The blame for the global consequences of anti-Russian sanctions lies with Western countries.
This was stated by Russian President Vladimir Putin at a meeting on economic issues, the Kremlin press service reports.
He pointed out that some States already had to face the risks of famine. “The blame for this lies entirely with the elites of Western countries, who are ready to sacrifice the rest of the world in order to maintain their global dominance,” the president said, noting that Russia is confidently coping with external challenges.
According to Putin, sanctions against the Russian Federation hit the economies of countries that impose them. In addition, restrictions provoke a global crisis, the head of state stressed.
“These sanctions largely provoke the global crisis. Their authors, guided by short-sighted, inflated political ambitions, Russophobia, to a greater extent hit their own national interests, their own economies, the well-being of their citizens, ”the Russian leader said. In his opinion, the continuation of such a policy will lead to the most complex and difficult to reverse consequences for the European Union and the world’s poorest countries.
“Obviously, due to objective economic laws, the continuation of the sanctions obsession, if I may say so, will inevitably lead to the most complex, difficult to reverse consequences for the European Union, for its citizens, as well as for the poorest states,” Vladimir Putin said.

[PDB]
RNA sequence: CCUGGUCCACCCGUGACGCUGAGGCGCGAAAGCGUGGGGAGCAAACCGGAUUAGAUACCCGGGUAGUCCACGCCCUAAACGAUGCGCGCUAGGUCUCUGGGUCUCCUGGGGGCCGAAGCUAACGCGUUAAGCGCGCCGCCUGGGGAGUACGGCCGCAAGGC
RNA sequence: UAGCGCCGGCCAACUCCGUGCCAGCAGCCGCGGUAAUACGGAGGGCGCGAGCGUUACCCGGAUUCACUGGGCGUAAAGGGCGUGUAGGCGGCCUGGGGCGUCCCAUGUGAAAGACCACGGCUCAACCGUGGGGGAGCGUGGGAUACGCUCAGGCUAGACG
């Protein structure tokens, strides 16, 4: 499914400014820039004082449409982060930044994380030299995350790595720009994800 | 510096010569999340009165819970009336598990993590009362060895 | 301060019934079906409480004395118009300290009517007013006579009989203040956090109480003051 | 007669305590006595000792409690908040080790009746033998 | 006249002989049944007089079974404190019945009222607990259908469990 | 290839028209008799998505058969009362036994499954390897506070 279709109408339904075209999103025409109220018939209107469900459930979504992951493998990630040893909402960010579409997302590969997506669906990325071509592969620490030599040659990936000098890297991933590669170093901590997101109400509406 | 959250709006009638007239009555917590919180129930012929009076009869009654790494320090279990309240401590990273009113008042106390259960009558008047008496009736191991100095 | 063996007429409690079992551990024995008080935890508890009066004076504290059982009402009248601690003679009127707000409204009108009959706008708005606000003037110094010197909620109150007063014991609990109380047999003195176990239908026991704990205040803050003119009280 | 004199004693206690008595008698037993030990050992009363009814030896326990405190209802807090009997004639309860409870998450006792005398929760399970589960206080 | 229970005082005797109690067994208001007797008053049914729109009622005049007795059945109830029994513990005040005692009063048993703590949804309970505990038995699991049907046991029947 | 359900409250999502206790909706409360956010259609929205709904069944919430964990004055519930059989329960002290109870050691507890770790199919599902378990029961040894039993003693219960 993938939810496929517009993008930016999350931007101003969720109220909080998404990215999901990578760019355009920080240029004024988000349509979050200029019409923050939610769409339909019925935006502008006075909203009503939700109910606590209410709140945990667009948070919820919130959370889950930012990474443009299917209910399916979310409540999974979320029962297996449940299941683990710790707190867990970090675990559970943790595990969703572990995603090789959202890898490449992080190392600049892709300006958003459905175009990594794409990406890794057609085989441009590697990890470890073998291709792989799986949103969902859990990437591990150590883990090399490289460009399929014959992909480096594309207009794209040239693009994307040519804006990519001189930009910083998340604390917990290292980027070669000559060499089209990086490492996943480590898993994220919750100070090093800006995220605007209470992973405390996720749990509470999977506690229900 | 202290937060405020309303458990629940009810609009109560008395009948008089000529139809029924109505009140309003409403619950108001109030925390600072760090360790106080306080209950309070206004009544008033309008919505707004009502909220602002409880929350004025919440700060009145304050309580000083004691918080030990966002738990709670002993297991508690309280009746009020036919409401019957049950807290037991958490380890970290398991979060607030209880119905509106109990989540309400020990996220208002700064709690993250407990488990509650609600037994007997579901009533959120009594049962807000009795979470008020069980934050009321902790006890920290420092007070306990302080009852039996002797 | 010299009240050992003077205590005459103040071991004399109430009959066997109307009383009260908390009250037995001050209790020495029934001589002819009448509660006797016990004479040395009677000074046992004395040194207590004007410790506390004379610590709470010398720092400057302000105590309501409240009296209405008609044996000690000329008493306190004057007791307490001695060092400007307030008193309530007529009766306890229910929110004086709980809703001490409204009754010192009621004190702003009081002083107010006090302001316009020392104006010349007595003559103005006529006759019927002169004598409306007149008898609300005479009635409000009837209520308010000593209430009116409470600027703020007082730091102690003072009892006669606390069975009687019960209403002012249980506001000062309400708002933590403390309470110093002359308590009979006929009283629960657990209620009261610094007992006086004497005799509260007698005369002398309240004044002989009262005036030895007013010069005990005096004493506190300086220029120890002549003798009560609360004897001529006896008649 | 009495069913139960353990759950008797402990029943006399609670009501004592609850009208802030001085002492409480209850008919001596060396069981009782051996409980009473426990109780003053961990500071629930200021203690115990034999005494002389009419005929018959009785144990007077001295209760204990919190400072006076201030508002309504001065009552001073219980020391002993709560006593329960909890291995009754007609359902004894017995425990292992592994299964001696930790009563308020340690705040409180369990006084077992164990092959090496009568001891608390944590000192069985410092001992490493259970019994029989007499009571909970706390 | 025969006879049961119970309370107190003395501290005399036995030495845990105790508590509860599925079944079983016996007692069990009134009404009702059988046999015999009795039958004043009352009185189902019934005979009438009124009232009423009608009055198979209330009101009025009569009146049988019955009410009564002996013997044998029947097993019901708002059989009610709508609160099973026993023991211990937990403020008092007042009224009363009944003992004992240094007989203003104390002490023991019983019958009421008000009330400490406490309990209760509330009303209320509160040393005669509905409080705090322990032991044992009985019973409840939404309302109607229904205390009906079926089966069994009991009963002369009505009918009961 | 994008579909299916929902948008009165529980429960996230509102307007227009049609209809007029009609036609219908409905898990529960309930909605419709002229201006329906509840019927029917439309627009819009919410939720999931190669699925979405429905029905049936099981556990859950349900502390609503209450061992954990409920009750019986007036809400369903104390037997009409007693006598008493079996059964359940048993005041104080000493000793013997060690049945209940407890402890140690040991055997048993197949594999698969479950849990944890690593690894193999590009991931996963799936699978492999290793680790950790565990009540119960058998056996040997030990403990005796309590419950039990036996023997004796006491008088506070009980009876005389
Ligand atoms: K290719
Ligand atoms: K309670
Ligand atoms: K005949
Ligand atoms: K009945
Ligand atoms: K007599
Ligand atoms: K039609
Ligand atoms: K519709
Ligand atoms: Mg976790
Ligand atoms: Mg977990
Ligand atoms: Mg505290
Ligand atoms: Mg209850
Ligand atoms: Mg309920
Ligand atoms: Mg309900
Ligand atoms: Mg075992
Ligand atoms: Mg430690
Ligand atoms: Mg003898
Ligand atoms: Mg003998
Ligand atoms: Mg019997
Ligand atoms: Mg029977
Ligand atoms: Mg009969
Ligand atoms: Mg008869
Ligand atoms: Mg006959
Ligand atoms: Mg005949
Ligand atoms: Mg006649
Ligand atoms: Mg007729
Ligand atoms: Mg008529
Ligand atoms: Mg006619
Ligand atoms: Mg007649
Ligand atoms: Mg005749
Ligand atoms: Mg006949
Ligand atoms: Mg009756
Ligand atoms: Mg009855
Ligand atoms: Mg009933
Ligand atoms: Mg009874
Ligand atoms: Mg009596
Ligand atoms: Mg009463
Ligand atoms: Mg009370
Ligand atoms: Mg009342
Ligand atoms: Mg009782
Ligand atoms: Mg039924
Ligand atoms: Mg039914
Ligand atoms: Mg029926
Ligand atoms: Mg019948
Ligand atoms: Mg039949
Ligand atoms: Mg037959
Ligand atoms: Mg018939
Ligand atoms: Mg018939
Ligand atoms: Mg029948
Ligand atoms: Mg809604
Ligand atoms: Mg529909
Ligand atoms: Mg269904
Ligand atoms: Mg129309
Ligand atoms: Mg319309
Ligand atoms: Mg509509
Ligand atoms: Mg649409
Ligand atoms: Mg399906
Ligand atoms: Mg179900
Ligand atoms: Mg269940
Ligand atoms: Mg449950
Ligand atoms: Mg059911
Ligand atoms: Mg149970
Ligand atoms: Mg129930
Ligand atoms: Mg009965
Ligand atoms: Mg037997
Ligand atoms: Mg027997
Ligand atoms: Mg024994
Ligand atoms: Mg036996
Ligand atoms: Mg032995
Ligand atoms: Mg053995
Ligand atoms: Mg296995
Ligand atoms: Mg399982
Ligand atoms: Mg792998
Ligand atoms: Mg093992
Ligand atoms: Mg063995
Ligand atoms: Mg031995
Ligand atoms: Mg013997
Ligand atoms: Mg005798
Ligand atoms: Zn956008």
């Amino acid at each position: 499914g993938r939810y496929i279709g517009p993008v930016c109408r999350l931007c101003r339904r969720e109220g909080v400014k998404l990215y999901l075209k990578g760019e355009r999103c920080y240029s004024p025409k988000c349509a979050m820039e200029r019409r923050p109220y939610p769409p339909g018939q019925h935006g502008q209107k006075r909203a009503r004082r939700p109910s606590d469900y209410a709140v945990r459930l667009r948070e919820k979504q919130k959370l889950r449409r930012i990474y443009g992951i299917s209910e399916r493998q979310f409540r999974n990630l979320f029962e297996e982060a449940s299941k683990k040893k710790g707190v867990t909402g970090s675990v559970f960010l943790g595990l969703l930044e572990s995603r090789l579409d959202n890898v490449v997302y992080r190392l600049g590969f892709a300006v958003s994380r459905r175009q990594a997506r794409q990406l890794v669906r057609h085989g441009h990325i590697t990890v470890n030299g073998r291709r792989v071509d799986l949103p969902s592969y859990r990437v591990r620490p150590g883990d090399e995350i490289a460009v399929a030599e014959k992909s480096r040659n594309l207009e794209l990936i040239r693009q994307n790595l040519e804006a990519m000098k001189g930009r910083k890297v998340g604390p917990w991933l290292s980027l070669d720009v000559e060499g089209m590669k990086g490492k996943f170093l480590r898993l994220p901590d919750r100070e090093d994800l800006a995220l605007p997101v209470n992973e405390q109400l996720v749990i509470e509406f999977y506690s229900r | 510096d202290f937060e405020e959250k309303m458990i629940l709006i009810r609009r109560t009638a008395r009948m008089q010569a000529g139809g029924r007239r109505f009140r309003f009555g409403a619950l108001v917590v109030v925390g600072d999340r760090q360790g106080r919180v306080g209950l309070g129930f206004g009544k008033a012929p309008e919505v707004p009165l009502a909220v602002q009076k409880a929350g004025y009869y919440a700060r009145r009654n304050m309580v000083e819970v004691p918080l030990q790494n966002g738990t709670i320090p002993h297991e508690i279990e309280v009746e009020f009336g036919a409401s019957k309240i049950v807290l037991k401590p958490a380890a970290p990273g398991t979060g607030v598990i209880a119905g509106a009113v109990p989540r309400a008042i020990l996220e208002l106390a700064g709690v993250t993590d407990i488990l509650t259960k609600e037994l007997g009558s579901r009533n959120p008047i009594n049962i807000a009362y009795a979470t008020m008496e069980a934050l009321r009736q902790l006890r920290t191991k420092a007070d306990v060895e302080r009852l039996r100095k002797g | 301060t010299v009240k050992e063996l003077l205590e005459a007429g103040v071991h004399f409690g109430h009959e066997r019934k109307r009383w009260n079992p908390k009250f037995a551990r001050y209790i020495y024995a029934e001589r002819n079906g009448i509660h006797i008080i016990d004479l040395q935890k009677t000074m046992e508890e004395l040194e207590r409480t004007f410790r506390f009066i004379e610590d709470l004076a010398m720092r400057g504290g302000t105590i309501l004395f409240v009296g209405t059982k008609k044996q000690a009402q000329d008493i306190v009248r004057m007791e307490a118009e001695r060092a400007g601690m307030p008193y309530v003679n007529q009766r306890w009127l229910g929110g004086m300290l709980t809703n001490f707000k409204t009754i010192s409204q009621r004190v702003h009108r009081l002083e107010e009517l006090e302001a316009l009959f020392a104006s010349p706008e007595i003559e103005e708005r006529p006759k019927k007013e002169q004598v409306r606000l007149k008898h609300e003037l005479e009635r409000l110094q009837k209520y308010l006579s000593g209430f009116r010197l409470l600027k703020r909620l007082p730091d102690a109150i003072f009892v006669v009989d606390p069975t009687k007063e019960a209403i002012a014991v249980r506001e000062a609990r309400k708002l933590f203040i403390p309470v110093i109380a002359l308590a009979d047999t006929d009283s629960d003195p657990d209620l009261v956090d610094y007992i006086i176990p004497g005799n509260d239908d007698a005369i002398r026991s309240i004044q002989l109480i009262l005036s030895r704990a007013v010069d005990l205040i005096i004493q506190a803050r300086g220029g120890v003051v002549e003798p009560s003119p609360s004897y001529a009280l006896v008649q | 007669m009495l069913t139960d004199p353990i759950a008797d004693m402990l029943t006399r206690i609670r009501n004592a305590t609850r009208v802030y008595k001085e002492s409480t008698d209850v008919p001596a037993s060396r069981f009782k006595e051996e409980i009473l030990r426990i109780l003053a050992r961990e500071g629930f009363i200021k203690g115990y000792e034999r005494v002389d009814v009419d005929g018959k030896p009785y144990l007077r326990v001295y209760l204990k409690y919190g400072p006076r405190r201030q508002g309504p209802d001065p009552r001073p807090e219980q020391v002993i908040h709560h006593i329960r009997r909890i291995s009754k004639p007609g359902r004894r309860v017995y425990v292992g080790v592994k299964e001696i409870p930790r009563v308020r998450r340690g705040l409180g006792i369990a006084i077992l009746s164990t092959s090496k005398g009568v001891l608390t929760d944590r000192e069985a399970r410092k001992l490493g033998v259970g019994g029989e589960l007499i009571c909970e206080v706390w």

The President noted that Russia expects a record harvest this year. He clarified that we are talking about 130 million tons of grain, including 87 million tons of wheat. “If this happens, and we will rely on this, then this will become a record in the entire history of Russia. This will allow not only to meet domestic needs with a margin, but also to increase supplies to the global market for our partners,” Putin said, adding that this is “very important for world food markets.”
Formerly “Expert” wrote aboutthat restrictions on Russian supplies of mineral fertilizers have a negative impact on the food security of the EU countries. At the same time, domestic producers find alternative buyers in the Latin American and Asian markets. The sanctions imposed on the Russian Federation and problems with logistics led to the fact that the prices for grain and fertilizers on the world markets went up. This trend is affecting a number of import-dependent countries.